Background: Previous studies have evaluated return to work after acute ST-segment elevation myocardial infarction (STEMI) treated medically, after bypass surgery or after percutaneous coronary intervention (PCI) for stable coronary artery disease. However, there are few data regarding return to work after acute STEMI treated by direct PCI.
Aims: To analyse the factors influencing return to work after STEMI treated by direct PCI.
Methods: Two hundred consecutive patients who underwent direct PCI for acute STEMI and who were employed at the time of their STEMI were studied. Stents were used in 94% of patients and glycoprotein IIb/IIIa inhibitors in 77%.
Results: Among the 200 patients, 152 (76%) patients returned to work and 48 (24%) did not. Patients who did not return to work did not differ from those who returned to work in terms of time from onset of chest pain to PCI, STEMI location, left ventricular function, extent of vessel disease, PCI technique and success, completeness of revascularization, duration of hospital stay, intrahospital complications and performance of cardiac rehabilitation. Multivariable analysis showed that older age, daytime onset of chest pain, manual labour, rapid call-out of the emergency medical team, unmarried status and a limited number of risk factors were independent predictors of non-return to work.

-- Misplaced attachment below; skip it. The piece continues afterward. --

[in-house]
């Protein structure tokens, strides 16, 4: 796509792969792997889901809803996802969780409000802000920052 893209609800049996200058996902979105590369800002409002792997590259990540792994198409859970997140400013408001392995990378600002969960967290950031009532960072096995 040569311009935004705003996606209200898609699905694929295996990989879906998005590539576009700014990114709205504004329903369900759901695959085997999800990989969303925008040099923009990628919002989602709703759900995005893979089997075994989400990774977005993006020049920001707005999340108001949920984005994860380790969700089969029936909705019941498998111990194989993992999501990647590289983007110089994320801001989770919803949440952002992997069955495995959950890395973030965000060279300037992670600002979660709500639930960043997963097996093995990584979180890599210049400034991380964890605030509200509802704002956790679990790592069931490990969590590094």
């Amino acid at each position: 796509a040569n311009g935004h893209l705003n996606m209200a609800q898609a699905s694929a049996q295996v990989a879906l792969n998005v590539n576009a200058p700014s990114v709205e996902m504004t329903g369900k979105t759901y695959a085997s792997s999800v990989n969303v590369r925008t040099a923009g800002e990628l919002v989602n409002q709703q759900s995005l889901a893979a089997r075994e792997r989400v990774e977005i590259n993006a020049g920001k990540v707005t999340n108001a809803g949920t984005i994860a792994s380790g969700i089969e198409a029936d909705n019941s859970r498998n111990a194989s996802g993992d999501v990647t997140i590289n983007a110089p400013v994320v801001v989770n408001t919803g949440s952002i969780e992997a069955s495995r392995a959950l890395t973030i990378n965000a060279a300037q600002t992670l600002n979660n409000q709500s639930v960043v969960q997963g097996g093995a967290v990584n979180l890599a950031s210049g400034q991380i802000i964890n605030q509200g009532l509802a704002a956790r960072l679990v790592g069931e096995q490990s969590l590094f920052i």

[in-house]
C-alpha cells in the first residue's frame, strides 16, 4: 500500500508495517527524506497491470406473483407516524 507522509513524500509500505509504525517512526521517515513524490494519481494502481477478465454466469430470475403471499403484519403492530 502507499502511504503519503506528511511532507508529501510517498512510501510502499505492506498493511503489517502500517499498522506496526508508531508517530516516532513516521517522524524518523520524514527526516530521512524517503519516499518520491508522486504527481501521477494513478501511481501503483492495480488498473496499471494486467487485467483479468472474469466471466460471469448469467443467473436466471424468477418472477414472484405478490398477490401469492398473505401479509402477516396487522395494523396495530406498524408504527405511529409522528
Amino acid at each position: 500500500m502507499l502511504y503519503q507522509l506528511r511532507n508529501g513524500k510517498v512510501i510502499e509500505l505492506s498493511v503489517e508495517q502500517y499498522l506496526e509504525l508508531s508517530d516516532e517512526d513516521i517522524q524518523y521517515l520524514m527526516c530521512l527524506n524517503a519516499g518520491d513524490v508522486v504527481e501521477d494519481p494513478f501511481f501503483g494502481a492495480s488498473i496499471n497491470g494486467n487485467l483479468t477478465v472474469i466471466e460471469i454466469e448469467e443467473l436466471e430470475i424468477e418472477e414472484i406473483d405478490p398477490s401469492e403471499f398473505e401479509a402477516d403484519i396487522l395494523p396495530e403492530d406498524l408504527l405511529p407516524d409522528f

Conclusion: Age, sociopsychological and occupational factors appear to be the strongest predictors of return to work after STEMI treated by direct PCI. Clinical and procedural factors as well as cardiac rehabilitation appear to have no impact on return to work in this subset of patients.
2010. Published by Elsevier Masson SAS.